# Thermal Decomposition of Copper Crabonate

Extracts from this document...

Introduction

The Thermal Decomposition of Copper Carbonate Copper carbonate goes through thermal decomposition to form one of these oxides. The two possible equations are: Equation 1: 2CuCO(s) CuO (s) + 2 CO (g) + 1/2 O (g) Equation 2: CuCO (s) CuO (s) + CO (g) Aim To find out which of the above equations is correct. I will use the mole theory to work out the expected volume of gas released. This predicted will volume will prove which of the two equations is correct. Apparatus 100 cm� gas syringe 2 retort stands Clamp Delivery tube through bung Test Tube Bungs Bunsen Burner Heat Proof Mat Top pan Balance Spatula Chemicals Powered Copper Carbonate Amounts and Errors I will collect the amount of gas produced in a gas syringe, and aim to collect approximately 80cm� . This volume is far enough from the 100cm� to account for any errors that may cause the volume to increase beyond the scale, if too much gas is evolved. The gas syringes available have a maximum volume of 100cm�, hence why the chosen volume is lower than 100cm�. There is also the possibility of the gas expanding in the heat, and resulting in the gas having a larger volume than the available volume in the gas syringe. ...read more.

Middle

0.0033�2 = 0.001666666667 So one mole of copper carbonate = 1.666666667, but we need 2. 2 x 0.001666666667 =0.00333333... Moles of CuCO Using the formula: Number of Moles = Mass (g) = M Molecular Formula Mr So, to work out the mass of CuCO required: Mass = Number of moles x Molecular Formula Mass = 0.002666666667 x 123.5 = 0.3293333337g = 0.330g (3 s.f) Using the above mass we can work out the exact number of moles of gas produced from the two equations: Equation 1: The number of moles of CuCO used is: 0.330 = 0.00267206478 moles 123.5 As there are 2 moles of CuCO , we need to divide by 2 to give 1 mole. = 0.00267206478 = 0.00133603239 2 But there are 21/2 moles of gas so we need to multiply the amount for 1 mole by 21/2. 0.00133603239 x 2.5 = 0.003340080975 moles of gas Equation 2: As above, the number of moles of CuCO is 0.00267206478. With a ratio of 1:1, the number of moles of gas produced is equal to the number of moles of CuCO , so is 0.00267206478 moles. In order to find the volume of gas given off, the number of moles needs to be multiplied by 24 dm�, (the volume of one mole of gas). ...read more.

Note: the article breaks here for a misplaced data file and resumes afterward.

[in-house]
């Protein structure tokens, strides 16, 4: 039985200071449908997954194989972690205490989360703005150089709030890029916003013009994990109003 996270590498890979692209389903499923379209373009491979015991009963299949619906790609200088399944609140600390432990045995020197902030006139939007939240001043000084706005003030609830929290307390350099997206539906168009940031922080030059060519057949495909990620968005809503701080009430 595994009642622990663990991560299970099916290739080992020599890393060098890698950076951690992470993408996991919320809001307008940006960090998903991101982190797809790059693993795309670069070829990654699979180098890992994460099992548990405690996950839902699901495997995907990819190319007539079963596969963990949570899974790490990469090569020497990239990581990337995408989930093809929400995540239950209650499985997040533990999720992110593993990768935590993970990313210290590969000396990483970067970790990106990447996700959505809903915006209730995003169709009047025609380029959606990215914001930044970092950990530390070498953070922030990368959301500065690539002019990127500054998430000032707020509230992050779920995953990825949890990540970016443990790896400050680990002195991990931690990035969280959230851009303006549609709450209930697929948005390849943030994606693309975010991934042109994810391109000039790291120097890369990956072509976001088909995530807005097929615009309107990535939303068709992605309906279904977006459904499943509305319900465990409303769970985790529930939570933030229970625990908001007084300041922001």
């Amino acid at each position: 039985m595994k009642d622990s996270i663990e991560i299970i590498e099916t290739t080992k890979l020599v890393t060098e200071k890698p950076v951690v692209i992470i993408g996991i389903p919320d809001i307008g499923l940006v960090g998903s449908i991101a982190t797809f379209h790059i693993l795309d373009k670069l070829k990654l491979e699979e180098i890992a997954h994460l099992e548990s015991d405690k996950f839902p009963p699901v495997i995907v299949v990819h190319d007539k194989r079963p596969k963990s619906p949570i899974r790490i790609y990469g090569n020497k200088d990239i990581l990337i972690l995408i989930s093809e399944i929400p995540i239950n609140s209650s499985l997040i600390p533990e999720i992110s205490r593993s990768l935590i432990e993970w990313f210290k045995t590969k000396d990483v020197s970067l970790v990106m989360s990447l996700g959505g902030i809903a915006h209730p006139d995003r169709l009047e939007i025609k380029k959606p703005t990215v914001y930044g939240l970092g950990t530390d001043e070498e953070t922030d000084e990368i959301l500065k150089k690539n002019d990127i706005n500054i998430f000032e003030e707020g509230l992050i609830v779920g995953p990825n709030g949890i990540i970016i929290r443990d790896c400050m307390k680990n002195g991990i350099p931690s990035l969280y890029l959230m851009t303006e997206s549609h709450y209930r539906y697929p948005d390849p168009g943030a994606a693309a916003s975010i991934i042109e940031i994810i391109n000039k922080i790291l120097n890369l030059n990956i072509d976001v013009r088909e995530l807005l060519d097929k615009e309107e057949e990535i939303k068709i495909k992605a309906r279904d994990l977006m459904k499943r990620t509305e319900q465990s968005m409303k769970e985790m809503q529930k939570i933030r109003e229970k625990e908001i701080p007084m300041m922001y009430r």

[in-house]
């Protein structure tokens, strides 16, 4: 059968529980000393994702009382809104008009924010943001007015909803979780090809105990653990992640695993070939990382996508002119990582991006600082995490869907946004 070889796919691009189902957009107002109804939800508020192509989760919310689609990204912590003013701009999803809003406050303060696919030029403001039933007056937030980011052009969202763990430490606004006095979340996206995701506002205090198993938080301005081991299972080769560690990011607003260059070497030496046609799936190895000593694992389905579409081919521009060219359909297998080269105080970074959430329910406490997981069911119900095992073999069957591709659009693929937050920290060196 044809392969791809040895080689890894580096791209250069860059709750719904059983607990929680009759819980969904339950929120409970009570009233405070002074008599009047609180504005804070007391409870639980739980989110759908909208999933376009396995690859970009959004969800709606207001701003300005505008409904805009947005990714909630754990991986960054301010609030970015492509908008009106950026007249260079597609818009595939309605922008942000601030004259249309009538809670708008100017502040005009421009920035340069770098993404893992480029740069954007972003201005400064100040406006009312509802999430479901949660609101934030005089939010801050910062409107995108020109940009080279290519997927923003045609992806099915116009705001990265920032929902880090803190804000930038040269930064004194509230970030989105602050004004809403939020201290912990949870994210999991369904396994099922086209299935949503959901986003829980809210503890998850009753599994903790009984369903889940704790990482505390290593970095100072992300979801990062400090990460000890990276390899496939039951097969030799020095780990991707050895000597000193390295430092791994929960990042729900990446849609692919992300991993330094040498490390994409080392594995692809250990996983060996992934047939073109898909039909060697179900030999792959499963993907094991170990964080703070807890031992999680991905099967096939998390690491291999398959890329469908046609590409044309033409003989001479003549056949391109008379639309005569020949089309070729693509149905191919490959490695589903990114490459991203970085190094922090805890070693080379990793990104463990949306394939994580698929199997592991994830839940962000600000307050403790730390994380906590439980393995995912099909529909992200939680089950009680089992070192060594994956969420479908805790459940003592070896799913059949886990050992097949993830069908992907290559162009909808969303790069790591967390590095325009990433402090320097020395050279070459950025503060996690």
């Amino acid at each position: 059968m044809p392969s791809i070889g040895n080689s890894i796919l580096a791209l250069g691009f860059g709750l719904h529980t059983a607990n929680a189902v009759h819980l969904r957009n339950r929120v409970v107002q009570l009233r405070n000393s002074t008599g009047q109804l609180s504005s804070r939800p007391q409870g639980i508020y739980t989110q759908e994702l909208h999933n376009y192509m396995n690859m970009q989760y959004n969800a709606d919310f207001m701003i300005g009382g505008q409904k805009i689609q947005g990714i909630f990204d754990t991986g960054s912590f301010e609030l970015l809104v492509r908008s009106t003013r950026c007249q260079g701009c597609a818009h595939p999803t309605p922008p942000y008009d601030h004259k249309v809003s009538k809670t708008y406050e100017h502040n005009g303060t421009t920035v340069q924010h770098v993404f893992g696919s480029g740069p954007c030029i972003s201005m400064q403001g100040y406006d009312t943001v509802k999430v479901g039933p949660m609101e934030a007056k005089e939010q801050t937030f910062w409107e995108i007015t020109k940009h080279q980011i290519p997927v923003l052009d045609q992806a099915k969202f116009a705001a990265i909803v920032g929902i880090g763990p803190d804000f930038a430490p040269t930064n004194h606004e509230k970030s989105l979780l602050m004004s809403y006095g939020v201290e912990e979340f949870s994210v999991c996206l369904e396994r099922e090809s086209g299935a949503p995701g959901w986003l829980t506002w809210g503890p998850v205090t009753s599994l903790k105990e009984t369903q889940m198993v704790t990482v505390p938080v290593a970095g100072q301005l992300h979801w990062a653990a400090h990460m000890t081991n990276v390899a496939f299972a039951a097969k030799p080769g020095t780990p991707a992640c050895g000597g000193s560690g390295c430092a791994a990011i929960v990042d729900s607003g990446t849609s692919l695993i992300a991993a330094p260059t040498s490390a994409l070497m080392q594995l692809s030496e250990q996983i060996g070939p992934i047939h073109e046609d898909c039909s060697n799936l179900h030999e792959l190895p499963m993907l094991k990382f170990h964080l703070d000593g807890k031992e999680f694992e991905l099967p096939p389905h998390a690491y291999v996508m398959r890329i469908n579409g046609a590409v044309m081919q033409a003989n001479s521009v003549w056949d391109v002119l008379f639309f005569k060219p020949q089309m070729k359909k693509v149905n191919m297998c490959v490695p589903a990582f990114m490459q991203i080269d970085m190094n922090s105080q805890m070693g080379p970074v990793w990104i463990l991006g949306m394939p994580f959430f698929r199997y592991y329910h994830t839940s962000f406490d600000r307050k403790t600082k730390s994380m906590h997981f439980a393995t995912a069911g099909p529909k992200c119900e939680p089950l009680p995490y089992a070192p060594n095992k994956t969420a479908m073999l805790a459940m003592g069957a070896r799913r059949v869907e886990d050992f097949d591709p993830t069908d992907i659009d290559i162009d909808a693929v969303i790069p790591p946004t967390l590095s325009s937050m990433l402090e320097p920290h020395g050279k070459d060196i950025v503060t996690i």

Conclusion

in a Petri dish Record the Mass. Transfer the Copper Carbonate into the boiling tube and place a bung into the top of the boiling tube. Fix the test tube to the retort stand, using a clamp. Make sure the test tube and clamp is fixed correctly to the retort stand. Attach the gas syringe to the delivery tube (from the test tube), making sure that the syringe is fully depressed. Light the Bunsen Burner, and open the air hole to produce a blue flame. Make sure that the flame is under the powder in the test tube. Apply heat to the test tube Continue heating the test tube until the powder turns black and until the volume of gas remains constant. Once the powder has turned black, turn the Bunsen burner off, and allow all the equipment to cool. Once the plunger on the gas syringe has stopped moving, record the volume of gas given off, by looking at the scale along the side of the syringe. The reaction will be complete when the volume in the gas syringe remains constant. It is important that the gas is at room temperature for the results to be accurate. Repeat the experiment another 2 times to eradicate any anomalies. ...read more.

This student written piece of work is one of many that can be found in our AS and A Level Inorganic Chemistry section.

## Found what you're looking for?

- Start learning 29% faster today
- 150,000+ documents available
- Just £6.99 a month